While bariatric surgery’s primary goal is to aid in weight loss and treat obesity, a growing body of evidence suggests that it may also be an effective treatment for Type 2 diabetes as well. A new review written by a team of researchers led by Dr. David Cummings, an endocrinologist at the University of Washington, sets out guidelines about obesity surgery as a viable treatment option for diabetes.

“We do not claim that surgery should be the first-line therapy,” Cummings said, according to the AP. But because standard care in the past consisting of diet and exercise doesn’t always work, “it’s time for something new.” The guidelines, published in the journal Diabetes Care on Tuesday, were endorsed by the American Diabetes Association, the International Diabetes Federation, and 43 other health organizations, suggesting that making the treatment more routine is well supported by the medical world.

The guidelines reviewed 11 studies that followed diabetes patients as they either received bariatric surgery or standard care of diet and exercise. The researchers concluded that surgery was actually a pretty effective way to reduce diabetes symptoms. Previously, doctors had placed surgery as a last-resort option mainly with the goal of helping people eat less and lose weight. But now, people who have a BMI of 40 or more — or for those with a BMI over 35 whose diabetes isn’t helped by lifestyle changes — should be given bariatric surgery as an option and recommendation by physicians, the authors argue.

When performed for diabetes, bariatric surgery is referred to as metabolic surgery. One 2011 study found that metabolic surgery had a tendency to cure patients’ diabetes quickly — often within days after the surgery — and well before any weight loss occurred. A more recent study found that metabolic surgery was actually far more effective in treating diabetes than typical diet and exercise, and another study showed that it helped alleviate pain and improve patients’ mobility as an added bonus. Doctors aren’t completely sure why this works; they assume it has something to do with changes in hormones, gut bacteria, and other gastrointestinal elements that impact insulin and blood sugar after surgery. That's something that simple exercise and diet can't do immediately.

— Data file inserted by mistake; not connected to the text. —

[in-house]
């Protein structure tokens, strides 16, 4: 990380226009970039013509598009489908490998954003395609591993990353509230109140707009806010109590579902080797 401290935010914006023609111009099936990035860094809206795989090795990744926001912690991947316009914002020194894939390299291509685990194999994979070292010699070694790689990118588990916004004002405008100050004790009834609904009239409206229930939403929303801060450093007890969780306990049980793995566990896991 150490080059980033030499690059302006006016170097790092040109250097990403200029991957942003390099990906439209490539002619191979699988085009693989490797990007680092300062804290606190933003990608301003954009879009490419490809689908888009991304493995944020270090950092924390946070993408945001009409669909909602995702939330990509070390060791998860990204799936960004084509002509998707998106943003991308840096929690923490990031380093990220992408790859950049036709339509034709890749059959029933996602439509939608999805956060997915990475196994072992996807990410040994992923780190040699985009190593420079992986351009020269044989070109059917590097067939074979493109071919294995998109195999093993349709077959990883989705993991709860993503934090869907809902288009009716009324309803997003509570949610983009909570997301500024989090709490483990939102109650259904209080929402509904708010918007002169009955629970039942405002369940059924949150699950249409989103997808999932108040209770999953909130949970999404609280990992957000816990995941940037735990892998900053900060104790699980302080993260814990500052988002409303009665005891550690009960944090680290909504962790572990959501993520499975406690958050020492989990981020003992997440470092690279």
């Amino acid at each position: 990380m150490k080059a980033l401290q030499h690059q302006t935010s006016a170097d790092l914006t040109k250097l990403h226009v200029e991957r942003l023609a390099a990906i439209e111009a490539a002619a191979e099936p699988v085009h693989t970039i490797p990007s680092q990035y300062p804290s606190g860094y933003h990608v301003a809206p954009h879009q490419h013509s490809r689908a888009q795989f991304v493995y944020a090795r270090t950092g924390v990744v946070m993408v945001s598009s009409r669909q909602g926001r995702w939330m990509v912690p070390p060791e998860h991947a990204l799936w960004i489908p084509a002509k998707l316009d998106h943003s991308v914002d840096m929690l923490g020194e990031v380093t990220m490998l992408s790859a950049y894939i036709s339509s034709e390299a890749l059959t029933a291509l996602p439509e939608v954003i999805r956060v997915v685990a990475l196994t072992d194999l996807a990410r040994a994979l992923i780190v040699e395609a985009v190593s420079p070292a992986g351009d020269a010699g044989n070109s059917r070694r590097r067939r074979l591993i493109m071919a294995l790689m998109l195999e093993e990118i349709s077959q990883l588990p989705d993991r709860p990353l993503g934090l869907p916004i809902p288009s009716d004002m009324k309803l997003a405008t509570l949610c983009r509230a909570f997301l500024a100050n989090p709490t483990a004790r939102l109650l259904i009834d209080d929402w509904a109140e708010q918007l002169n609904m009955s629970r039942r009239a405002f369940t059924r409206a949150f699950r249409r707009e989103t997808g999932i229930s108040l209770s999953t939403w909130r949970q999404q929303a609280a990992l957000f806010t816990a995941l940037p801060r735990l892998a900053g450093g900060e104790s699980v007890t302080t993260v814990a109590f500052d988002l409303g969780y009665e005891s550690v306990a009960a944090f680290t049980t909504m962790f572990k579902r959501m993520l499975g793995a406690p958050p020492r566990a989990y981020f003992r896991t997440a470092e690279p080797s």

“[O]ur trial… demonstrate[s] that commonly used bariatric/metabolic operations (RYGB, sleeve gastrectomy, and gastric banding) are all more effective than a variety of medical and/or lifestyle interventions to promote weight loss, diabetes remission, glycaemic control… for at least 1–3 years,” the authors write in the conclusion.

Source: Source: Cummings D, Arterburn D, Westbrook E, Kuzma J, Stewart S, Chan C. Gastric bypass surgery vs intensive lifestyle and medical intervention for type 2 diabetes: the CROSSROADS randomised controlled trial. Diabetologia, 2016.